It will be an absolutely heartbreaking time for England. When you’re about to go on a big show and then get blown away like they were here in Australia, it’s really disappointing for everyone involved.
This is the Ashes’ third consecutive tour where England are thoroughly beaten – I was involved in the middle one – so there must be something inherently wrong.
The questions will be asked in England. Essentially, is County competition producing players capable of progressing to Test level, especially away from home? The answer is obviously ‘no’, so it’s about doing something about it.
Andrew Strauss is the right man to save English cricket after heartbreaking Ashes tour
Straus (R) pictured here alongside Trevor Bayliss during the 2017-18 Ashes series
The need for change is such that I don’t see England solving the problems overnight, or with a few tweaks here and there. Whatever changes are made to the system will take time to bear fruit.
Much of what England had wanted to do before this trip was right. For example, Chris Silverwood wanted to come here with faster bowlers, but injury cost him two players he wanted to use – Jofra Archer, a huge miss, and Olly Stone.
I wanted to do the same four years ago, but there was no Archer or Stone then and Mark Wood was a young guy who got injured anyway. Unfortunately, there weren’t many others with a high enough pace for us to choose from and that’s still something to work on now.
Wood has been great in Australia. He played very well without taking the wickets he deserved earlier in the series. In Hobart he showed that if you have extra pace you can shake up any hitter, as long as you have the ability to get the ball in the right spot.
Australia always seem to have two or three bowlers offering pace and rebound, not just one, and always have the ruthlessness you need to show with the ball.
Strauss has led England’s revival in white-ball cricket and could do the same for the red-ball game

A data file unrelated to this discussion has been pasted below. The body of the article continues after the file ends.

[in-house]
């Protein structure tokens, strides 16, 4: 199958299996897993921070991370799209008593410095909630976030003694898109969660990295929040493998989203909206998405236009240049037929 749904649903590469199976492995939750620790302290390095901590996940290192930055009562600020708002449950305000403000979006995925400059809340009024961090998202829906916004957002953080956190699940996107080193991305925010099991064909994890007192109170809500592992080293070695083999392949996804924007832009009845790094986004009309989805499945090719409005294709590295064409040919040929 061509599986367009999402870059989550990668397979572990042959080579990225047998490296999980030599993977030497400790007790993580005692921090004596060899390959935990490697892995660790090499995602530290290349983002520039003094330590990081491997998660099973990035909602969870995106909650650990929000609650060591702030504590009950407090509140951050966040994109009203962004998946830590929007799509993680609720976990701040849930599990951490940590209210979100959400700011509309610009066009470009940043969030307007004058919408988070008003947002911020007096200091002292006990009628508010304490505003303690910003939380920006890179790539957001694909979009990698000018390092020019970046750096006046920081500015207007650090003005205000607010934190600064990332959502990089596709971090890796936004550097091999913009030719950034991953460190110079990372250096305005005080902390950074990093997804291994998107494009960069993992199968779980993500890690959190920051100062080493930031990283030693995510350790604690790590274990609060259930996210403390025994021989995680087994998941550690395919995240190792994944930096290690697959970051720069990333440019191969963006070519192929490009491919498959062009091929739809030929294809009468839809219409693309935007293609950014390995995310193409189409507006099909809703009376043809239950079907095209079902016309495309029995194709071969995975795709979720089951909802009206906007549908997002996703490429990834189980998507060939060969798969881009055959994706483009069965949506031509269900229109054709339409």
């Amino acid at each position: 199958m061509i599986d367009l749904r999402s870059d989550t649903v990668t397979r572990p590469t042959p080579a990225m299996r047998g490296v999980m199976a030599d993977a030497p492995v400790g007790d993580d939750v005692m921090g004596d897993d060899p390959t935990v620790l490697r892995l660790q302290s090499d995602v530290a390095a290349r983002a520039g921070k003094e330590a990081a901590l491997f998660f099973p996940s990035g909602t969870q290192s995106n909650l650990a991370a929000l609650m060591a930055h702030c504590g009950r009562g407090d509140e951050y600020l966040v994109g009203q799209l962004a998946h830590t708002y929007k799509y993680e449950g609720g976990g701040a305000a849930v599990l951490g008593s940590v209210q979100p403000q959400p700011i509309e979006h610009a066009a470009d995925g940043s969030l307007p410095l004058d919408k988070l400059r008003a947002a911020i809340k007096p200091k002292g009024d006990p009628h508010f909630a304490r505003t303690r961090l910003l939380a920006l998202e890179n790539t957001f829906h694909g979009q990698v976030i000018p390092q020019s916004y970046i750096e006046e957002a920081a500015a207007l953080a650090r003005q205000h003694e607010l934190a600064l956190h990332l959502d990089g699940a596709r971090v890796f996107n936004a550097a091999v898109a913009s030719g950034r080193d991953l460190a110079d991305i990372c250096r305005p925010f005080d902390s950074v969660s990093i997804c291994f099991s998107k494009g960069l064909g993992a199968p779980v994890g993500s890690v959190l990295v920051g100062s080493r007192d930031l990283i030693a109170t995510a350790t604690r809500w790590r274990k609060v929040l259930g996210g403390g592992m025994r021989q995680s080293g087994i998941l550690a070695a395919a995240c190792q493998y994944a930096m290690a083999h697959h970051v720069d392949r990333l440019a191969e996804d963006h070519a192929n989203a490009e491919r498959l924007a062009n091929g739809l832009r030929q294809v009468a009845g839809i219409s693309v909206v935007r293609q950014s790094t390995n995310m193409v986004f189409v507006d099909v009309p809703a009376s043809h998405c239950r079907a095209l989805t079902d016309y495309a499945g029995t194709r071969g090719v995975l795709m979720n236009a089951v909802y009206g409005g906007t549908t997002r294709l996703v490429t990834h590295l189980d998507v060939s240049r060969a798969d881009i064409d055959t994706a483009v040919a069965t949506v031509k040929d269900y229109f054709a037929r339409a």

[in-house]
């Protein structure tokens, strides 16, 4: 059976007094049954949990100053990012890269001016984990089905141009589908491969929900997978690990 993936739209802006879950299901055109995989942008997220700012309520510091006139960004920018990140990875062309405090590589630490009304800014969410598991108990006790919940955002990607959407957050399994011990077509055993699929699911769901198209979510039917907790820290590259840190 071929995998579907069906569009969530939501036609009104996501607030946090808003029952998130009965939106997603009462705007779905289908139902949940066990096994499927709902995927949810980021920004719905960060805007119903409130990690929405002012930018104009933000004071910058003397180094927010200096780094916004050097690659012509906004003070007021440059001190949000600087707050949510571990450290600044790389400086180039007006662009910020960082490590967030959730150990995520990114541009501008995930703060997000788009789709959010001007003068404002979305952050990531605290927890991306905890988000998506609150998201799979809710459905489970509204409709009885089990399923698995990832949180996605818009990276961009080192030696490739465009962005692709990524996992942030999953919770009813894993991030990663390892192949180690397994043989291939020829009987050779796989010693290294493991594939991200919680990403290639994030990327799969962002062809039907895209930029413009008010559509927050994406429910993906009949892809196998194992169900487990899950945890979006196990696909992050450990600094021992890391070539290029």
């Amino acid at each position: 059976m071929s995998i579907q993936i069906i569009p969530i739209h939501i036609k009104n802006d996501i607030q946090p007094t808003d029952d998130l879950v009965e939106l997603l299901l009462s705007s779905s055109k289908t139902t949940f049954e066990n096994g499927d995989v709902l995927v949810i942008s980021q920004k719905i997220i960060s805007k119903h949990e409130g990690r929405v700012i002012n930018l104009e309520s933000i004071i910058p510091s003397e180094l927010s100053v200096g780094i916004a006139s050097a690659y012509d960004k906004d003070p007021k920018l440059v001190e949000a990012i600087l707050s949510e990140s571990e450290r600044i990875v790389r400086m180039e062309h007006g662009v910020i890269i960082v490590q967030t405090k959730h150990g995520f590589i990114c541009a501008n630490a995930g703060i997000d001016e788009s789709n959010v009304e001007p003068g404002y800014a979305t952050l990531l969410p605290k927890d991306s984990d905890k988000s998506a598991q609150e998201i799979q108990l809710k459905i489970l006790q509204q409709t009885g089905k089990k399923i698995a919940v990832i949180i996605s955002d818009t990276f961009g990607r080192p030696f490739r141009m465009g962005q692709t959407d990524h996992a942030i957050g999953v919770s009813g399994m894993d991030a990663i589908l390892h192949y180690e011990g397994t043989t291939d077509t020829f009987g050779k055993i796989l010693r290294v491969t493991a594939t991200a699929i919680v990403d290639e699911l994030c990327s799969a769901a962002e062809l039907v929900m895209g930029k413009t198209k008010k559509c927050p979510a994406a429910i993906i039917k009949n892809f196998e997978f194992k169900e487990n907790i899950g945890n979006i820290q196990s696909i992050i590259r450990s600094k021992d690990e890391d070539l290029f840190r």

But the stick was the big problem for England and I come back to this question of tempo and a positive state of mind.
Yes, you need to have a good defense to pass test cricket, but you need to be in the right frame of mind to seize every opportunity to score. It just seemed like we were – sorry, England were, should I say – in two minds about how to play.
There always seems to be thousands of words said and written at times like this about what is wrong and what should be done. But the time for talk is over and England must do something. It’s time to act.
In fact, doing anything could prove difficult as there will be hurdles to jump through to ensure everyone in the English game – ECB and county administrators – is on the same page.
Commitment to change needs to be mainstreamed, across the whole game. Let’s take what happened to white-ball cricket after the 2015 World Cup as an example of what can be achieved.
Strauss is intelligent, has an innate knowledge of the game and varied experiences
Something desperately needed to change and England’s commitment to improve after years of underperformance led to the 2019 World Cup victory and some formidable international 50 over and T20 sides.
The architect of that change, of course, was then-team principal Andrew Strauss. I think he would be the perfect man to do the same for England’s red ball game now, if his personal situation is such that he can devote the time to it.
I really liked working with Straussy. He is an intelligent man with an innate knowledge of the game and has many experiences as a player, England captain and then administrator.
England will be hard pressed to find someone better than him to complete this task and get the team back on track in Test cricket.
England’s troubles started before Chris Silverwood and Joe Root took over
When I was with England, Strauss had this ability after a meeting to sum up perfectly what we thought and what needed to be done. Everyone understood his message.
There will obviously be calls for personnel changes now, but if England are to go down that road they need to make sure whoever they bring in is a better option than the people in place now.
I understand it’s the coach’s fate to be in the firing line at times like this – sometimes it’s justified, sometimes it’s not.
But I also think it would be hard for Silverwood or Joe Root to lose their jobs now, when we all know the problems start long before they end up with a team.
England must get to the root of these problems. Problems to be solved include playing too much cricket, too many players not showing ambition to reach the highest level, setting up better wickets, playing top class matches at the right time of year, maybe using a different ball and maybe even ensure more separation between the Test and cue teams. Otherwise, we’re going to see the same story in Australia four years from now.
There are so many people passionate about the long form of the game in England that I am optimistic changes can happen. Yes, it may take time, but England is a country with a proud history of testing and there are few people prouder than Andrew Strauss. I think he should be at the forefront of making things right.